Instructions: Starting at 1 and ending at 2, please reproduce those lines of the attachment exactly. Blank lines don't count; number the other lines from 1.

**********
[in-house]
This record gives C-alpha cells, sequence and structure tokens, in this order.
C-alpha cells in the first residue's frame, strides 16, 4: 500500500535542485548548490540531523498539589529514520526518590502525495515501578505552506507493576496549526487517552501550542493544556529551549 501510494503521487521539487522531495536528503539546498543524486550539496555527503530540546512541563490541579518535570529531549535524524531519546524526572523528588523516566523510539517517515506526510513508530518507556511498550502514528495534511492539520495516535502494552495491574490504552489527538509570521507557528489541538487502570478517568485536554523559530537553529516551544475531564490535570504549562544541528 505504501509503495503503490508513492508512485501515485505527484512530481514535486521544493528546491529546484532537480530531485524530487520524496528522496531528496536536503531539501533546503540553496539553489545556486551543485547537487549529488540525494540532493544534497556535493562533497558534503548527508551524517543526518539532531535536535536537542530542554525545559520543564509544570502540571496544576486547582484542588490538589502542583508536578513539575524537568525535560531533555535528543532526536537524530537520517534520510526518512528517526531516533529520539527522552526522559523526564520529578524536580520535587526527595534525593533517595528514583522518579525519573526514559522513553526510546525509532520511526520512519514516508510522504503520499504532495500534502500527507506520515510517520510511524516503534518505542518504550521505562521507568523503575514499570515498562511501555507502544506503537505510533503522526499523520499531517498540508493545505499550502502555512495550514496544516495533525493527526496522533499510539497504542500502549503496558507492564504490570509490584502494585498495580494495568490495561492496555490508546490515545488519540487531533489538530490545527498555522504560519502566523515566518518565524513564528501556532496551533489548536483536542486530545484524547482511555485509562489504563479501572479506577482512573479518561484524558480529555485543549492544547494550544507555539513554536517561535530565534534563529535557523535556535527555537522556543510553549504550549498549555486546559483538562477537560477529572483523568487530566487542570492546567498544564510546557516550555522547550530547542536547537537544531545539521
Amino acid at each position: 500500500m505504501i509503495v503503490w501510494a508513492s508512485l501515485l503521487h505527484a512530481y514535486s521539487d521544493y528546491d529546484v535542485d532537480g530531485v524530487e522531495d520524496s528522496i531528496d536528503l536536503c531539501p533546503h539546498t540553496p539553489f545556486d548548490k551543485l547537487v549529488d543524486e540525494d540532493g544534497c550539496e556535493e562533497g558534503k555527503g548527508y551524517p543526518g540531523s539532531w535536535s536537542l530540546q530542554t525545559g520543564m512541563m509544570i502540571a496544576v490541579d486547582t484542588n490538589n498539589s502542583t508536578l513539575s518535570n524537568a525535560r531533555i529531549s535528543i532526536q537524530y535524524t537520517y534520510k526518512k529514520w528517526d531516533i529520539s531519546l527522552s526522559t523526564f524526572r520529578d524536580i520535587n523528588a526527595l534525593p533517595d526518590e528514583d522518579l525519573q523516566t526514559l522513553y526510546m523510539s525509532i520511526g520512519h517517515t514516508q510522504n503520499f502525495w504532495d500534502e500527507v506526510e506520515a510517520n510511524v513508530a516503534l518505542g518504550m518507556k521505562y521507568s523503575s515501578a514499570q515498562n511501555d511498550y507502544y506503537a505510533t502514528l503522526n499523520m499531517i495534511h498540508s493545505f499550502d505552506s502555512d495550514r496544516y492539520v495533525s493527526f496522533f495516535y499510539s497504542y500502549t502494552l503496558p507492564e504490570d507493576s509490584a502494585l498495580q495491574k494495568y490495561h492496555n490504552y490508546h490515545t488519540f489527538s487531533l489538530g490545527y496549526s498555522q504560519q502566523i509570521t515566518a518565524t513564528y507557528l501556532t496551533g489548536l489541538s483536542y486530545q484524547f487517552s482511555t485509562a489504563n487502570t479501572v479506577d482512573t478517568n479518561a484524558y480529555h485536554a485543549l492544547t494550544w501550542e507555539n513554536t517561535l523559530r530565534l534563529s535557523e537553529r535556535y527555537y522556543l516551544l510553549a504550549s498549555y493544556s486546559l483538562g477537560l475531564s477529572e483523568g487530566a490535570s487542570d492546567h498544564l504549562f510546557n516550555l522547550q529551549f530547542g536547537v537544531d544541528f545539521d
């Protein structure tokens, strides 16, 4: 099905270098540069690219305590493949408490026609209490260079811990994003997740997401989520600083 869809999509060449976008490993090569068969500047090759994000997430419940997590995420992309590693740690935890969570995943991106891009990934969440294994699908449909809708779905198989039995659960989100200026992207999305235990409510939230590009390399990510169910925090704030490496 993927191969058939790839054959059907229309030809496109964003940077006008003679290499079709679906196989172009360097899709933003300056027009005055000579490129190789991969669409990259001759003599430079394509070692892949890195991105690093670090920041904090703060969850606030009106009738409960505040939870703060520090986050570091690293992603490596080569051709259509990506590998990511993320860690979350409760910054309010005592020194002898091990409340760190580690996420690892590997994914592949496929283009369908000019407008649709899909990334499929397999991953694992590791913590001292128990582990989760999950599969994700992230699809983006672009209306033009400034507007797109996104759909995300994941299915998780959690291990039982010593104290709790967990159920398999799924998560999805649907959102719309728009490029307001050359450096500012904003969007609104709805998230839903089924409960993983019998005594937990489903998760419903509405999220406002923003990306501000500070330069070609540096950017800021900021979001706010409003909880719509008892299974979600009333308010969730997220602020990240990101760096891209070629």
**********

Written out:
[in-house]
This record gives C-alpha cells, sequence and structure tokens, in this order.